The integration of inputs is a key feature of signal processing in the IC, reflected in the wide variety of response patterns among its neurons. Patterns vary with the frequency, intensity, temporal, and binaural characteristics of the sound and reflect a broad range of acoustic features. In addition to stimulus frequency some of these features, including latency, response threshold, tuning bandwidth, and best azimuth, appear to be arranged topographically in distinct maps in the ICc (Aitkin, Pettigrew, Calford, Phillips, & Wise, 1985; Schreiner & Langner, 1988; Stiebler, 1986). Thus, different acoustic stimuli would be expected to activate unique spatial domains in each feature map, and the resulting pattern of activation would constitute an abstraction of the original stimulus. At higher levels of processing the integration of coactivation patterns across maps could underlie the formation of feature combination maps (see Kohonen & Hari, 1999; Suga, 1988).
Medial Geniculate Complex
The MGC is the final stage of subcortical processing of ascending auditory information. The primary input to the MGC arises bilaterally from the IC (Figure 7.4). Outputs target primary and nonprimary auditory cortical fields. In primates the MGC is commonly divided into three or four divisions: ventral (MGv), dorsal (MGd; anterodorsal, MGad; posterodorsal, MGpd), and magnocellular or medial (MGm; Burton & Jones, 1976; Fitzpatrick & Imig, 1978; Jordan, 1973). These divisions are distinguished on the bases of their unique architecture, patterns of cortical and subcortical connections, and neurophysiological properties. In addition to the MGC, the connection patterns of the suprageniculate nucleus (Sg), posterior nucleus (PO), and medial pulvinar (PM) indicate that these nuclei, among others, also play a role in thalamic auditory processing, although their significance is more uncertain. The functional organization of the MGC incorporates multiple parallel pathways in which distinct aspects of auditory processing appear to be mediated (Andersen, Knight, & Merzenich, 1980; Calford & Aitkin, 1983; Morest, 1965).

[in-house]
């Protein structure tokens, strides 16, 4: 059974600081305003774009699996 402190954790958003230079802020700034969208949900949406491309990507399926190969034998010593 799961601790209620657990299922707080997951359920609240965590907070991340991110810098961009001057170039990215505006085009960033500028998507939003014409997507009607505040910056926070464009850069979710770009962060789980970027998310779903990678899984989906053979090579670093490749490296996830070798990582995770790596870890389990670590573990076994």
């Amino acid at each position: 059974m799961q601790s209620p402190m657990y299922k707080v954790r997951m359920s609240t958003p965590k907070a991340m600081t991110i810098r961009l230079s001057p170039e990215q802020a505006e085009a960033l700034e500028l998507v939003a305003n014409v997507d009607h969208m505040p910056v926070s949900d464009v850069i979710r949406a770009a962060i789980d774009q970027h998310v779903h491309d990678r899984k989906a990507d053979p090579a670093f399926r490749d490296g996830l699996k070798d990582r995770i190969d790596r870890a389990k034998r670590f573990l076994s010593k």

The principal target of the primary ascending pathway through the ICc is the MGv. Neurons in the MGv are arranged in distinct laminae corresponding to the tonotopic organization of the MGv and ICc (Calford & Aitkin, 1983; Morest, 1965).The input from the ipsilateral ICc is much stronger than the contralateral projection (monkeys: Hackett, Neagu, et al., 1999; cats: Andersen, Roth, Aitkin, & Merzenich, 1980; Rouiller & de Ribaupierre, 1985). In primates the thalamocortical projections of the MGv target areas in the primary auditory region, known as the core, while the surrounding narrow belt of cortex adjacent to the core has few connections with the MGv (see Hackett, Stepniewska, & Kaas, 1998b, for review). The MGad and MGpd receive inputs from the ICdc (Andersen, Roth, et al., 1980; Calford &Aitkin, 1983; Kudo & Niimi, 1980) and project primarily to the belt and parabelt regions surrounding the core (Molinari et al., 1995; Morel, Garraghty, & Kaas, 1993). The MGm receives projections from the ICc and ICx (Calford & Aitkin, 1983; Kudo & Niimi, 1980). In contrast to the ventral and dorsal divisions of the MGC, the MGm projects diffusely to the core, belt, and parabelt fields of the primate auditory cortex (see Hackett, Stepniewska, et al., 1998b). The heterogeneous cell populations of the MGm project to the supragranular layers of cortex (Oliver, 1984), and there is some evidence that different classes of neurons project to different cortical layers (Hashikawa, Molinari, Rausell, & Jones, 1995; Molinari et al., 1995).